In 1978 Edwin Land, co-founder of Polaroid, published a letter in the company's annual report. I believe it speaks volumes to a photographer about photography. Thus, I give it a permanent place in my mind and on my website.
The most extraordinary of man’s artifacts in the reconstruction of reality is the black and white image comprising, of course, a series of grays. It can be shown that in seeing color, objects are separated out from each other by the preferential efficiency of the surface of one object or another for reflecting light of one wavelength or another and that this preferentially remains intact irrespective of the variation in time and place of the illumination of the object from the world around it. Black and white photography generates, as it were, a substitute world: light of the same wavelength composition comes to the eye from any part of the scene. This preferentially for reflecting at different wavelengths (colors) is absent and cannot be used to designate objects. Rather only the difference from object to object in the efficiency for reflecting a uniform mixture of wavelengths can be used.
Here comes the miracle. The enormous variations in illumination of the objects by the world around them have led to enormous variations in the amount of light reaching one object or another in a random way, so that portions of the photograph delineating dark objects may send to the eye more light than portions of the photograph delineating white objects. In short, the photograph is two entirely different kinds of report transmitted to us by what appear to be mixed languages, the language for delineating objects and the language for displaying illumination.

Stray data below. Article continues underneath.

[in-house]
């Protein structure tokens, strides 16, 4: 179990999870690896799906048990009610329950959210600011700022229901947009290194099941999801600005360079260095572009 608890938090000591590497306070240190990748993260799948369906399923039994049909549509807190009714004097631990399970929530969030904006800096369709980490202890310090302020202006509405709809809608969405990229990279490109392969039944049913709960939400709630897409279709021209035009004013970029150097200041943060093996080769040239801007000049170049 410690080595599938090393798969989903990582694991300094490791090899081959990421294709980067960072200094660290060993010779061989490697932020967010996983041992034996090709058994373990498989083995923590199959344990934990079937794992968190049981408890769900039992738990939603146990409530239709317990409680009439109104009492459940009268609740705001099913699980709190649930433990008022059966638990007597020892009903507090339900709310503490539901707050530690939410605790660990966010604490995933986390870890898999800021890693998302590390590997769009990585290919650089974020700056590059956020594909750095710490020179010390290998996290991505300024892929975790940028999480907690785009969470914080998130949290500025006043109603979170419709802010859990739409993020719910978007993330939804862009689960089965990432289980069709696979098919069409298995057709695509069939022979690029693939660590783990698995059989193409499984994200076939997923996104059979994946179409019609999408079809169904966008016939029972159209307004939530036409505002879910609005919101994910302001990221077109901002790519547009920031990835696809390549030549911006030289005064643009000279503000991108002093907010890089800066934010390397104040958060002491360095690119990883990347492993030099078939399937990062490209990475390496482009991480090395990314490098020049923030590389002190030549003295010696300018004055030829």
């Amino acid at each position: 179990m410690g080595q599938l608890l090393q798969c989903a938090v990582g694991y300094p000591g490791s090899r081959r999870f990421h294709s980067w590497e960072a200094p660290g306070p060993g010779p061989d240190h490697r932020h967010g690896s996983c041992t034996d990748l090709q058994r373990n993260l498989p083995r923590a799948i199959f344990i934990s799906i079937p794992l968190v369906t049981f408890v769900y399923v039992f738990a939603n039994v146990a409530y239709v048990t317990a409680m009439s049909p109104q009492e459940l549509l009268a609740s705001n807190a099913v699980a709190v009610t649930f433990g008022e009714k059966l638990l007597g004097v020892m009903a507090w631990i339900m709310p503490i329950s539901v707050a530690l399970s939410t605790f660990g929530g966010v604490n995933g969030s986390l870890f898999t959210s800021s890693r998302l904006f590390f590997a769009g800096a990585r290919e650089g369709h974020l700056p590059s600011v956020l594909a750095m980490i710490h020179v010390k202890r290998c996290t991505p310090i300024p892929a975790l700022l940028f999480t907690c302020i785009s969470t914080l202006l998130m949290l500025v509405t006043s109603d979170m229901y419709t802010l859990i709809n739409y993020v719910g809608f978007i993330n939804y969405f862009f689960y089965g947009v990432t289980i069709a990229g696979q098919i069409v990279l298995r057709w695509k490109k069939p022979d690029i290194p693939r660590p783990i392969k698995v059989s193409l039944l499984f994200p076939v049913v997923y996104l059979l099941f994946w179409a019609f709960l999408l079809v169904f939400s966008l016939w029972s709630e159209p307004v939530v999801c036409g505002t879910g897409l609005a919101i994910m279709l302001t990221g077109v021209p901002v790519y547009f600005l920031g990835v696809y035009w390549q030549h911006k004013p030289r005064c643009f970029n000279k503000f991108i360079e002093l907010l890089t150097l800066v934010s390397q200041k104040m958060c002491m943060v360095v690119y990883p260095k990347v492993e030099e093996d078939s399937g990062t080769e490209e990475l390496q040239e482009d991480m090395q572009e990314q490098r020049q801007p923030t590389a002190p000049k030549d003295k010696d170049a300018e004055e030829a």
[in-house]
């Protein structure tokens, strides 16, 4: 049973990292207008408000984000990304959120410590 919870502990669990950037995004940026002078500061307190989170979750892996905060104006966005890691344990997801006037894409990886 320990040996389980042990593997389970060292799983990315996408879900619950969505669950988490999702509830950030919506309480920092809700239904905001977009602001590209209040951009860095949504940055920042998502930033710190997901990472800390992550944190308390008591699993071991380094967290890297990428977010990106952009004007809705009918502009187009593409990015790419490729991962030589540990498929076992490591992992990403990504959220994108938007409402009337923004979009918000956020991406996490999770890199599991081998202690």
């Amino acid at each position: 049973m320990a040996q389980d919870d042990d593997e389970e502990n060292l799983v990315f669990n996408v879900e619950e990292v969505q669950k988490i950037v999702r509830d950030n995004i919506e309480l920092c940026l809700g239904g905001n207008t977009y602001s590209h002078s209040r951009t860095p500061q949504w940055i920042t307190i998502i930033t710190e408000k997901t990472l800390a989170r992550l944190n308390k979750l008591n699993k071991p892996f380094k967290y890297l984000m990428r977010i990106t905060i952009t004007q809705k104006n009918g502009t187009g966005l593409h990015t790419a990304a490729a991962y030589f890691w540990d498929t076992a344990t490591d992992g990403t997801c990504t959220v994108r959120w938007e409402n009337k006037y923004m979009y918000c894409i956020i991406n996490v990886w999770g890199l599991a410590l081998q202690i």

There have not been many great photographers in history, but the great ones usually turn out to be masters of the vocabulary of these two utterly different languages in black and white photography. For most would-be photographers these languages are mixed together and never disentangle, like the babble of voices at a cocktail party. The breathtaking competence of the great photographer is to cause the object of his choice to be revealed with symphonic grandeur, meticulous in detail, majestic in illumination.
- Dr. Edwin Land, Chairman’s Letter 1978 Polaroid Annual Report